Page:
Data Collection and Analysis

    All procedures from recruiting subjects to conducting the experiment were approved by the Monash University Human Research Ethics Committee (MUHREC; approval number 20965). The study was carried out in accordance with the approved guidelines.

    We conducted the experiment with 9 healthy students from Monash University Malaysia. We explained the experiment to the participants and then asked them several questions about their health conditions. Since mental disorders, some medications, as well as drinking beverages that contain alcohol or caffeine affect brain activity and cause inconsistent results, we excluded potential participants within these categories. In addition, participants were excluded if they had consumed beverages containing alcohol or caffeine within 24 hours before the experiments. The students who were deemed to be suitable for experiments signed the consent forms and were included in the study.

    We conducted the experiment in a quiet room to isolate the participants from other external stimuli that could potentially affect the recorded EEG and EMG signals. The participants were asked to sit comfortably on a chair during the experiment, and were instructed to focus on watching the videos without engaging in any other task.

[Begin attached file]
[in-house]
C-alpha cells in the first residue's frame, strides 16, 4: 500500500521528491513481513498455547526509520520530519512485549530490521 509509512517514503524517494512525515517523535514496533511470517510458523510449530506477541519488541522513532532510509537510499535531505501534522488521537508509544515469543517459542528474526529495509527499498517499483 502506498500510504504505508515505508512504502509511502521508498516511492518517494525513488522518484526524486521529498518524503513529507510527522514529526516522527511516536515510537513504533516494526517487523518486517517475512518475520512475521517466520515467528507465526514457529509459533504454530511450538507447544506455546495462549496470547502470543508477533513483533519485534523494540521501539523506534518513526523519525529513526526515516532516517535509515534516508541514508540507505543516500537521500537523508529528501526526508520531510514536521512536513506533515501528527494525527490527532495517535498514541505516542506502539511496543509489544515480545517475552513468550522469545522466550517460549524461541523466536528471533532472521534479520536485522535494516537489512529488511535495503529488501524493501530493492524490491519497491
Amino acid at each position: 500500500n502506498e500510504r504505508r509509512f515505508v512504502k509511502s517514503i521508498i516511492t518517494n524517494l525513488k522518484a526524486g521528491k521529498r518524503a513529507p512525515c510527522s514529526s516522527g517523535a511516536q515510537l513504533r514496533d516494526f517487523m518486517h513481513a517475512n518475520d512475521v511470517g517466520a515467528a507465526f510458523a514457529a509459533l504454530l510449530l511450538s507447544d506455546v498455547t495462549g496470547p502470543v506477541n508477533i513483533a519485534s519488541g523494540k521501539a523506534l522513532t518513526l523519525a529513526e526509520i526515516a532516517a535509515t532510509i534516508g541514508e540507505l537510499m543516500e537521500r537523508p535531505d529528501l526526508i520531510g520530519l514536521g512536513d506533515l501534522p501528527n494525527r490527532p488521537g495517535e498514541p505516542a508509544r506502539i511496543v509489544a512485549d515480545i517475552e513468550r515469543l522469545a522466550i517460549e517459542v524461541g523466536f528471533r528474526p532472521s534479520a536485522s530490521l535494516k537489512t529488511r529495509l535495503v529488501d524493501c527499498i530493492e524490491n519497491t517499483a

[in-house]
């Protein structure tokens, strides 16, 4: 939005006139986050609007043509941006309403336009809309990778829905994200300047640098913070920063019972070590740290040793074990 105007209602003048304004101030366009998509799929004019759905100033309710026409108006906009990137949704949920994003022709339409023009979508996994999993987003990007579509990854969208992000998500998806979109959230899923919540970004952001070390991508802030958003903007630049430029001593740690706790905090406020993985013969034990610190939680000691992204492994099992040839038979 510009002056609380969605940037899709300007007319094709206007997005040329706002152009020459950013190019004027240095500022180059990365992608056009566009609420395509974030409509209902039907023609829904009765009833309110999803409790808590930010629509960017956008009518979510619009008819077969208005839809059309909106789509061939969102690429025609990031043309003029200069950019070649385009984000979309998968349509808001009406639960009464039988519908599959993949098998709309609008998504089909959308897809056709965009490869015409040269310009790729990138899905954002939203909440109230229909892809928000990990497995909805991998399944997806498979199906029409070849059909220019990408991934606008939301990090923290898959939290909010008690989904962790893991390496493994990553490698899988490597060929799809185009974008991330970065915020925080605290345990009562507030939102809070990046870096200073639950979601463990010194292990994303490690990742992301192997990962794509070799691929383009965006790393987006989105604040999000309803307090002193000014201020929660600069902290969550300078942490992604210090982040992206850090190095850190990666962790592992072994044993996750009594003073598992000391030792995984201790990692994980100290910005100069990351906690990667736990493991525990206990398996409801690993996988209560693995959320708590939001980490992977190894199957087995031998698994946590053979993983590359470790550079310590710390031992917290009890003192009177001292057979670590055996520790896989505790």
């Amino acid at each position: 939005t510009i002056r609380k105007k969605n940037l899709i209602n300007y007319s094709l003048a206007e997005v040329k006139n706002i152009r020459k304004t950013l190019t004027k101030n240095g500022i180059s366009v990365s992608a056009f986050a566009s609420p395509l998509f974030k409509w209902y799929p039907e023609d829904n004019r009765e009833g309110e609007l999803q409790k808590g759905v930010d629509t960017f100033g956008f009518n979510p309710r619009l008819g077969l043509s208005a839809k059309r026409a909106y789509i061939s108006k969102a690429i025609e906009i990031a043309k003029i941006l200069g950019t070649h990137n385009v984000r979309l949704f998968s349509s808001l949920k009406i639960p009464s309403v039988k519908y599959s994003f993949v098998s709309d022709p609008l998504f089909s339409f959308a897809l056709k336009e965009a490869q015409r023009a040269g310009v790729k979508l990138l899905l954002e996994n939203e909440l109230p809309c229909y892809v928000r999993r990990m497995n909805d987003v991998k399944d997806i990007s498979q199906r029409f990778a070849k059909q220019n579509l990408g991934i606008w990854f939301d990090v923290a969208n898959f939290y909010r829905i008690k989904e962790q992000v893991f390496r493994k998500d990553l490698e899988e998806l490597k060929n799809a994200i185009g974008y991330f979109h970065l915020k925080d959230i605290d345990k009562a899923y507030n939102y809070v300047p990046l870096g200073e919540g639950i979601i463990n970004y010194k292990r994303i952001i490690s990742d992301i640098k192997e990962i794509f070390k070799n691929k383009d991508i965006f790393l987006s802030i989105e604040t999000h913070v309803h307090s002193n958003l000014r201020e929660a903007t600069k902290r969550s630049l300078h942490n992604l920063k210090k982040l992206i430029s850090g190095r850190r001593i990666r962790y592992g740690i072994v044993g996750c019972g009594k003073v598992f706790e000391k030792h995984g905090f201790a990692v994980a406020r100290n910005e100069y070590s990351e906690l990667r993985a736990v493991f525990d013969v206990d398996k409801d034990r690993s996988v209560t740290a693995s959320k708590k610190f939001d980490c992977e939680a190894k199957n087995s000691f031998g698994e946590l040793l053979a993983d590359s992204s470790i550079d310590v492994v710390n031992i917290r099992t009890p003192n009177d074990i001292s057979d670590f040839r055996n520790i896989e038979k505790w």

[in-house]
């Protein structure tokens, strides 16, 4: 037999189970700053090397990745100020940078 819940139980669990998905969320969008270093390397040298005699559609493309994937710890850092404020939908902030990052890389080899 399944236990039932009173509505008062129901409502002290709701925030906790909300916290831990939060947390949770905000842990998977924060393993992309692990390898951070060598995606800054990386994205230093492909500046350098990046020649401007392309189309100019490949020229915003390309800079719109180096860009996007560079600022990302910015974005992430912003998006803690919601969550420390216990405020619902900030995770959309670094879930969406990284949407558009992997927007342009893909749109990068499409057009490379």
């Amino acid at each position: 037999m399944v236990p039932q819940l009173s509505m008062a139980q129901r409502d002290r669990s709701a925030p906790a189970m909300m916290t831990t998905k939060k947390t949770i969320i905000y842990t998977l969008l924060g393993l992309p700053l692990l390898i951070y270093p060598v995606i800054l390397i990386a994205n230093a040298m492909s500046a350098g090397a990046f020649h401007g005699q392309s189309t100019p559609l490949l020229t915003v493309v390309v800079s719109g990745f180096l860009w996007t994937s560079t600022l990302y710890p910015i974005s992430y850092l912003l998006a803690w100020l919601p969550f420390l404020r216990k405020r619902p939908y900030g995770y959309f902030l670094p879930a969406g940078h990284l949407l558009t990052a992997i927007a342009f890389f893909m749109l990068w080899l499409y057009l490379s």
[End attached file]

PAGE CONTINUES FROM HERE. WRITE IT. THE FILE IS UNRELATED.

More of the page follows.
As mentioned above, we chose 6 sets of videos (3 videos in the 2D condition and the same 3 videos in the 3D condition) for our experiment. The 2D videos were selected from YouTube, which were then converted into 3D videos for our experiment. The first and second videos (same content) were about biology (Multimedia Appendix 1 and Multimedia Appendix 2), the third and fourth videos (Multimedia Appendix 3 and Multimedia Appendix 4) were about architecture, and the fifth and sixth videos (Multimedia Appendix 5 and Multimedia Appendix 6) were about space. Some screenshots from these videos are shown in Figure 1.

    Figure 1. Representative screenshots of scenes from three different videos.
    View this figure

    The videos were displayed to the participants via a mobile phone. The participants watched the 2D videos with the naked eye, whereas the 3D videos were viewed through VeeR MINI VR Glasses (VeeR, Atlanta, GA, USA) (see Figure 2) in front of the mobile phone. We noninvasively recorded EEG and facial EMG signals from the participants using an EMOTIV EPOC+ 14 Channel Mobile EEG headset (Emotiv, San Francisco, CA, USA) and Shimmer EMG device (Shimmer, Ireland) with a sampling frequency of 128 Hz and 256 Hz, respectively. As shown in Figure 2, the EEG device was placed on the participant’s head and five electrodes of the EMG device were connected to the facial muscles.